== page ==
Whether the contracts to AITC were, ipso facto, illegal is less important than the appearance of influence peddling. Influence peddling is the rot in government. The Halliburton contracts were not illegally given, but they were unethical. Mr. Kundra will have to answer for the same behaviour. The nature of the answer will determine his fate. Unless the question gets swept under the rug by those with a Web 2.0 and/or off shoring agenda. “Don’t look behind the curtain”.

    >>”We find them, and we not only punish the perpetrators, but we give a black mark to all their supervisors up the chain”

    This bit of CYA is irritating. The whole point of managers is, at least, to keep the underlings from stealing the store. In the military, before Bush and Rummy anyway, officers were responsible for the conduct of those under them. Ignorance *was no excuse*. It is the officer’s duty to know what’s going on. Was Mr. O’Reilly among those (I certainly was) who were and are incensed that no officers, no Rummy, no Abrams, were held responsible for Abu Ghraib and the rest? If so, then why not in this case? If not then, why?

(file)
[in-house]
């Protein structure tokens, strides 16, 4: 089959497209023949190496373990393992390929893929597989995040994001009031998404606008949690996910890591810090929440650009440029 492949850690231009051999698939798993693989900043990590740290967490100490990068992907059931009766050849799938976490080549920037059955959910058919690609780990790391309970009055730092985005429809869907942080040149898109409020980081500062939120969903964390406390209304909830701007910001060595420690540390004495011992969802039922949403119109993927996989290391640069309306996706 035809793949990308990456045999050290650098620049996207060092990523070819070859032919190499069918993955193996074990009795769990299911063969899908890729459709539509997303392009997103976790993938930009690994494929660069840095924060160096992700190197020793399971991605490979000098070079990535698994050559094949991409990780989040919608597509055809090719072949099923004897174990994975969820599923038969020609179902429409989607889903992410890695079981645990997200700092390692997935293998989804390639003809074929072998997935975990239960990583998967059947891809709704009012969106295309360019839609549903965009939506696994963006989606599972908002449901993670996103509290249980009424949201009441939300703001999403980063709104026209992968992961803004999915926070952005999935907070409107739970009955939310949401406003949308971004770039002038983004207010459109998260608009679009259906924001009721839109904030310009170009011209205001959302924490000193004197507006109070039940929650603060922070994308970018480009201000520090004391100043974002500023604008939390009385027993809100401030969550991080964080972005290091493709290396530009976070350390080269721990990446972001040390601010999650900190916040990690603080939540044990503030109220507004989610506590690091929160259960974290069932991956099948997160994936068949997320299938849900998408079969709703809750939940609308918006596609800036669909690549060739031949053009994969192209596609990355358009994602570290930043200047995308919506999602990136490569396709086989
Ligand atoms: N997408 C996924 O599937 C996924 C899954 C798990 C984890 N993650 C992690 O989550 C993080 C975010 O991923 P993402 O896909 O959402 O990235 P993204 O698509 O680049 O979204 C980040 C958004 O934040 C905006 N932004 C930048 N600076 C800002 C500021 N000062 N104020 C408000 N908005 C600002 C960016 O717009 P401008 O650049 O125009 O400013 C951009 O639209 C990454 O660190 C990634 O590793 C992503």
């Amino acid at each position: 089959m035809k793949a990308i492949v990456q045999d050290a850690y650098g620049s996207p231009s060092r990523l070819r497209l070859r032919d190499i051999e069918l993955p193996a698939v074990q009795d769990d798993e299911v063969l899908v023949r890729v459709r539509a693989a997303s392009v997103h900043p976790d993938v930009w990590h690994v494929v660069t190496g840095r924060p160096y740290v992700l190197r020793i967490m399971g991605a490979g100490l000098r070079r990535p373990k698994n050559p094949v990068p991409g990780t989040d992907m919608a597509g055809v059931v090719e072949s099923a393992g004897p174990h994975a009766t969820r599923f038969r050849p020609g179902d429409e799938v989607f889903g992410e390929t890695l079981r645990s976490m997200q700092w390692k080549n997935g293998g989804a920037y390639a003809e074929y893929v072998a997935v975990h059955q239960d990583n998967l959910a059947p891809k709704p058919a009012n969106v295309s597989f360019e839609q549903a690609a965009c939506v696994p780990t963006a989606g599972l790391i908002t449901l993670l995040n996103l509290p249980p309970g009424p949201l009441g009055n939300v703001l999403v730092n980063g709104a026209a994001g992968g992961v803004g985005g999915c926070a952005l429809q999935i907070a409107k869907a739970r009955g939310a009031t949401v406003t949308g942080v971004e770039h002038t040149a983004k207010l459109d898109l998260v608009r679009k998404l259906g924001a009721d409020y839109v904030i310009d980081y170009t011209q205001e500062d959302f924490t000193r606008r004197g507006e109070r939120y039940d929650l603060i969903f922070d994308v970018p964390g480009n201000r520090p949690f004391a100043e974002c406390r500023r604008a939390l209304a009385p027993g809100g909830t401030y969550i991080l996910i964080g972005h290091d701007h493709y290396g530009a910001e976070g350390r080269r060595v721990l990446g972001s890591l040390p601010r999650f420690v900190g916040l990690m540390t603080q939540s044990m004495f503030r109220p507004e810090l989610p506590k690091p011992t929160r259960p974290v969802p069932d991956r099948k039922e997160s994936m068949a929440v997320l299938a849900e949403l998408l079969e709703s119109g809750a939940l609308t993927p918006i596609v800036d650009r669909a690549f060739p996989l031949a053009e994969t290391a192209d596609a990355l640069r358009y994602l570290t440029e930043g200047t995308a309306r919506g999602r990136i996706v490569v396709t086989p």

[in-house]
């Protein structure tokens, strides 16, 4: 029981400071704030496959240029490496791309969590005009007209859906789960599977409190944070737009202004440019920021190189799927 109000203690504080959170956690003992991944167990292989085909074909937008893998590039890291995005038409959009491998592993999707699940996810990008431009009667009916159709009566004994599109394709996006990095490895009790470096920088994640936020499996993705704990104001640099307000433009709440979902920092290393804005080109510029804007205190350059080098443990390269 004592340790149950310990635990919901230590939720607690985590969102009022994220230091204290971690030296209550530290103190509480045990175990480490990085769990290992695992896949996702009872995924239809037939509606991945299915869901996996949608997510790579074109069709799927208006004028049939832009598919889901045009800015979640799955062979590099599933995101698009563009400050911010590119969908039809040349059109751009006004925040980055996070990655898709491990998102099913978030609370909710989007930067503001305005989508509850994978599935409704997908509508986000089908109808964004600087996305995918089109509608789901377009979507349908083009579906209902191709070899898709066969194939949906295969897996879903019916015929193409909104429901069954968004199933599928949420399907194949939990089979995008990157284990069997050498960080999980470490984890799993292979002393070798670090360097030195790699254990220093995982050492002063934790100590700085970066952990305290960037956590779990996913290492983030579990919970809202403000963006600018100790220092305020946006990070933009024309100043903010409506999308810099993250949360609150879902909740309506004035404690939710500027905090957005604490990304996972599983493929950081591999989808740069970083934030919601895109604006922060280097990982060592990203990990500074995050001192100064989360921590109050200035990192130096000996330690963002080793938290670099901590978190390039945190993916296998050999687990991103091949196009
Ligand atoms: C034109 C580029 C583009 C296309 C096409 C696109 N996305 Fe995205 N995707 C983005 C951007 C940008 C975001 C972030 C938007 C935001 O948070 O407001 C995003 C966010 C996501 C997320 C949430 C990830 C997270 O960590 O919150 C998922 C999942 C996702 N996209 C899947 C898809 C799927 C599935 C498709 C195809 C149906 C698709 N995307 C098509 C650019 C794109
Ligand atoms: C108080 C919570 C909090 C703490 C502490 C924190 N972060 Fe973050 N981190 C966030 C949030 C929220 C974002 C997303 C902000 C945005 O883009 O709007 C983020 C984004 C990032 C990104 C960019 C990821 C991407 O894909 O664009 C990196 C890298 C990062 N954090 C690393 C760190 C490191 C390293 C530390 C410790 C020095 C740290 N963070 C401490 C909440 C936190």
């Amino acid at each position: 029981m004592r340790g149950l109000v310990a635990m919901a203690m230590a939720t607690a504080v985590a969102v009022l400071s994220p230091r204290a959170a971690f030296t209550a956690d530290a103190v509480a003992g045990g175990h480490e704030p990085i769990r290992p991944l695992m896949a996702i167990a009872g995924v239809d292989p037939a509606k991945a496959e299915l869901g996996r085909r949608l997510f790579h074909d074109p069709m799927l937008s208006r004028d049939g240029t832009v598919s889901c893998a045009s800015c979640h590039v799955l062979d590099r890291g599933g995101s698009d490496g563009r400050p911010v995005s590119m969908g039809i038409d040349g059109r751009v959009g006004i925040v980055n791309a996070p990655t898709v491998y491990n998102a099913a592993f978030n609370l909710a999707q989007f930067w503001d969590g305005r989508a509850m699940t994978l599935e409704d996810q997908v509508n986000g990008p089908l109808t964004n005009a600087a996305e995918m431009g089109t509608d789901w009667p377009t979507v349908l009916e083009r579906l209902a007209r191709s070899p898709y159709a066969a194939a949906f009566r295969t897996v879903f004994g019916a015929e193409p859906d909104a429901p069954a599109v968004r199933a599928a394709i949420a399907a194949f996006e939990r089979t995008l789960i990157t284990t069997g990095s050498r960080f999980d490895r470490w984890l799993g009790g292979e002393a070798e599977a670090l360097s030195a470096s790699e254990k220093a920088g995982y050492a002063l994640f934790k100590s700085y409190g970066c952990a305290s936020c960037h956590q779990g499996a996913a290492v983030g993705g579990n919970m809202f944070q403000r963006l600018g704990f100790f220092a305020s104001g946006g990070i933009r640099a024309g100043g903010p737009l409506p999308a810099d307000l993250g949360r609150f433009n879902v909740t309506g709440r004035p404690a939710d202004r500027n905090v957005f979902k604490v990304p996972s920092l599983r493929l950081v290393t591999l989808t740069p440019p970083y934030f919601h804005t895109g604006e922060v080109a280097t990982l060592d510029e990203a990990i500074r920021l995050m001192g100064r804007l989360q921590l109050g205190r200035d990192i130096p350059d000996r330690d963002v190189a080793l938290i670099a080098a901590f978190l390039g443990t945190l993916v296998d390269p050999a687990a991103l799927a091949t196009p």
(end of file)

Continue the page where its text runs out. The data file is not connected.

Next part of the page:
My strongest hope is that the truth is found before Mr. Obama suffers any further damage. You are judged by the company you keep. My Pappy told me that.

  • http://www.dynamicalsoftware.com Avery Otto

    Transparency seems paradoxical, yet to the extent that we have engaged in a current civil war, lost thousands of jobs, and threatened our very economic independence, transparency seems to be the obvious rebuttle to the denial of the last decade. Kundra is actually more of the same behavior of confused priorities. Get on with the task of hard work, hold to the notion that we as a people have been handed hollow wood. Complex issues are sometimes addressed with simple actions. Hold the course of democratic action.

  • http://secondthoughts.typepad.com Prokofy Neva

    The question to ask is why Kundra, CTO of Washington, didn’t know about this great fraud going on under his nose.

    Transparency Gov 2.0 stuff is a racket for digital Beltway bandits to sell more geek consulting.